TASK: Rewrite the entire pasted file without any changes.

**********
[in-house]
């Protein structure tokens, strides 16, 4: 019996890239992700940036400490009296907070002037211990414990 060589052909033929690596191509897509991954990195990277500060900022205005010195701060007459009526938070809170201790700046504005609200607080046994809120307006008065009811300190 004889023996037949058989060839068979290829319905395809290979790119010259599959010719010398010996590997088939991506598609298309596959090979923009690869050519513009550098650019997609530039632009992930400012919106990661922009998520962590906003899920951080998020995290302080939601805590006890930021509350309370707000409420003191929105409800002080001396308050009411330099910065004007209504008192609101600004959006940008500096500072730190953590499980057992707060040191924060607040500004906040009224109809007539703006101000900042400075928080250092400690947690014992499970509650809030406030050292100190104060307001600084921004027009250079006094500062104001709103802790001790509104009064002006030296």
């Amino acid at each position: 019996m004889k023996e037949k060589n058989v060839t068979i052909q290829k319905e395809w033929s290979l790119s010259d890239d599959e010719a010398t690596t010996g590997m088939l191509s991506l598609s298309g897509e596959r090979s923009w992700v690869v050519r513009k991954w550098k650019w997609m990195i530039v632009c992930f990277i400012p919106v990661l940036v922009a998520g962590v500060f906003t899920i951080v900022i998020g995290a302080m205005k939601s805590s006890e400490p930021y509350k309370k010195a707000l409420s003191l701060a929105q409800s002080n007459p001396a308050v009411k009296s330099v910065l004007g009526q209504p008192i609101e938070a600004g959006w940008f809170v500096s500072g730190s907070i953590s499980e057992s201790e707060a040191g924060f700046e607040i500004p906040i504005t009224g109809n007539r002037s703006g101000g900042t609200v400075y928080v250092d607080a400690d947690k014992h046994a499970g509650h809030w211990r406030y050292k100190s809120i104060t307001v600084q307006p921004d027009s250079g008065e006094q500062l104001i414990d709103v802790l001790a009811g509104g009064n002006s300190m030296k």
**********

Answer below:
[in-house]
């Protein structure tokens, strides 16, 4: 019996890239992700940036400490009296907070002037211990414990 060589052909033929690596191509897509991954990195990277500060900022205005010195701060007459009526938070809170201790700046504005609200607080046994809120307006008065009811300190 004889023996037949058989060839068979290829319905395809290979790119010259599959010719010398010996590997088939991506598609298309596959090979923009690869050519513009550098650019997609530039632009992930400012919106990661922009998520962590906003899920951080998020995290302080939601805590006890930021509350309370707000409420003191929105409800002080001396308050009411330099910065004007209504008192609101600004959006940008500096500072730190953590499980057992707060040191924060607040500004906040009224109809007539703006101000900042400075928080250092400690947690014992499970509650809030406030050292100190104060307001600084921004027009250079006094500062104001709103802790001790509104009064002006030296």
């Amino acid at each position: 019996m004889k023996e037949k060589n058989v060839t068979i052909q290829k319905e395809w033929s290979l790119s010259d890239d599959e010719a010398t690596t010996g590997m088939l191509s991506l598609s298309g897509e596959r090979s923009w992700v690869v050519r513009k991954w550098k650019w997609m990195i530039v632009c992930f990277i400012p919106v990661l940036v922009a998520g962590v500060f906003t899920i951080v900022i998020g995290a302080m205005k939601s805590s006890e400490p930021y509350k309370k010195a707000l409420s003191l701060a929105q409800s002080n007459p001396a308050v009411k009296s330099v910065l004007g009526q209504p008192i609101e938070a600004g959006w940008f809170v500096s500072g730190s907070i953590s499980e057992s201790e707060a040191g924060f700046e607040i500004p906040i504005t009224g109809n007539r002037s703006g101000g900042t609200v400075y928080v250092d607080a400690d947690k014992h046994a499970g509650h809030w211990r406030y050292k100190s809120i104060t307001v600084q307006p921004d027009s250079g008065e006094q500062l104001i414990d709103v802790l001790a009811g509104g009064n002006s300190m030296k």